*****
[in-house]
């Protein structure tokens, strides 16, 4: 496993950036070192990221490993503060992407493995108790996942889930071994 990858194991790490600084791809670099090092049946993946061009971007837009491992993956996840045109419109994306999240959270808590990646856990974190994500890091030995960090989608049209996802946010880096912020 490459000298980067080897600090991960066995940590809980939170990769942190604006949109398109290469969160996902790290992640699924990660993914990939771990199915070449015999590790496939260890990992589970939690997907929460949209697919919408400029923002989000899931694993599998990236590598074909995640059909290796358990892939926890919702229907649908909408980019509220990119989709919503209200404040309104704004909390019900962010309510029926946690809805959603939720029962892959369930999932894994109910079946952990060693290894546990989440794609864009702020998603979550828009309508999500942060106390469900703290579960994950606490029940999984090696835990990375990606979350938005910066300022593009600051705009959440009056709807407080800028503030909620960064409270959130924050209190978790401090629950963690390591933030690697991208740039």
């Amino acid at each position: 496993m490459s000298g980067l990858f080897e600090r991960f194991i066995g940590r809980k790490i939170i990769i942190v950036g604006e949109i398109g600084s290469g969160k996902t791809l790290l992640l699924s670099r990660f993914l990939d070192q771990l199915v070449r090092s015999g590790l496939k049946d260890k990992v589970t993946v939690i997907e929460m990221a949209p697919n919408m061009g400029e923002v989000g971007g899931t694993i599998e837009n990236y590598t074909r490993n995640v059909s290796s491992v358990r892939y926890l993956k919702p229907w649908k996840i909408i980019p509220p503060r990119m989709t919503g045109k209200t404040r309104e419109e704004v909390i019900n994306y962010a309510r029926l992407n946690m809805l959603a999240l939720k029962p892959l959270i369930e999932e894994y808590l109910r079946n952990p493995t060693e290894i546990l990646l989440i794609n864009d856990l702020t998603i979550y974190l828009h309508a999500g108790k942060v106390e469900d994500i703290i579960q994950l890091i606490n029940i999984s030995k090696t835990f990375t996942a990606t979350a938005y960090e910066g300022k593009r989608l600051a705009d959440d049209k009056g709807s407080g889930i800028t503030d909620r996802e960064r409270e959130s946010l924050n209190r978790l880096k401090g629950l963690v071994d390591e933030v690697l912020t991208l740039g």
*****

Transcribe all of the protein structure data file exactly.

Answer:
[in-house]
């Protein structure tokens, strides 16, 4: 496993950036070192990221490993503060992407493995108790996942889930071994 990858194991790490600084791809670099090092049946993946061009971007837009491992993956996840045109419109994306999240959270808590990646856990974190994500890091030995960090989608049209996802946010880096912020 490459000298980067080897600090991960066995940590809980939170990769942190604006949109398109290469969160996902790290992640699924990660993914990939771990199915070449015999590790496939260890990992589970939690997907929460949209697919919408400029923002989000899931694993599998990236590598074909995640059909290796358990892939926890919702229907649908909408980019509220990119989709919503209200404040309104704004909390019900962010309510029926946690809805959603939720029962892959369930999932894994109910079946952990060693290894546990989440794609864009702020998603979550828009309508999500942060106390469900703290579960994950606490029940999984090696835990990375990606979350938005910066300022593009600051705009959440009056709807407080800028503030909620960064409270959130924050209190978790401090629950963690390591933030690697991208740039």
């Amino acid at each position: 496993m490459s000298g980067l990858f080897e600090r991960f194991i066995g940590r809980k790490i939170i990769i942190v950036g604006e949109i398109g600084s290469g969160k996902t791809l790290l992640l699924s670099r990660f993914l990939d070192q771990l199915v070449r090092s015999g590790l496939k049946d260890k990992v589970t993946v939690i997907e929460m990221a949209p697919n919408m061009g400029e923002v989000g971007g899931t694993i599998e837009n990236y590598t074909r490993n995640v059909s290796s491992v358990r892939y926890l993956k919702p229907w649908k996840i909408i980019p509220p503060r990119m989709t919503g045109k209200t404040r309104e419109e704004v909390i019900n994306y962010a309510r029926l992407n946690m809805l959603a999240l939720k029962p892959l959270i369930e999932e894994y808590l109910r079946n952990p493995t060693e290894i546990l990646l989440i794609n864009d856990l702020t998603i979550y974190l828009h309508a999500g108790k942060v106390e469900d994500i703290i579960q994950l890091i606490n029940i999984s030995k090696t835990f990375t996942a990606t979350a938005y960090e910066g300022k593009r989608l600051a705009d959440d049209k009056g709807s407080g889930i800028t503030d909620r996802e960064r409270e959130s946010l924050n209190r978790l880096k401090g629950l963690v071994d390591e933030v690697l912020t991208l740039g």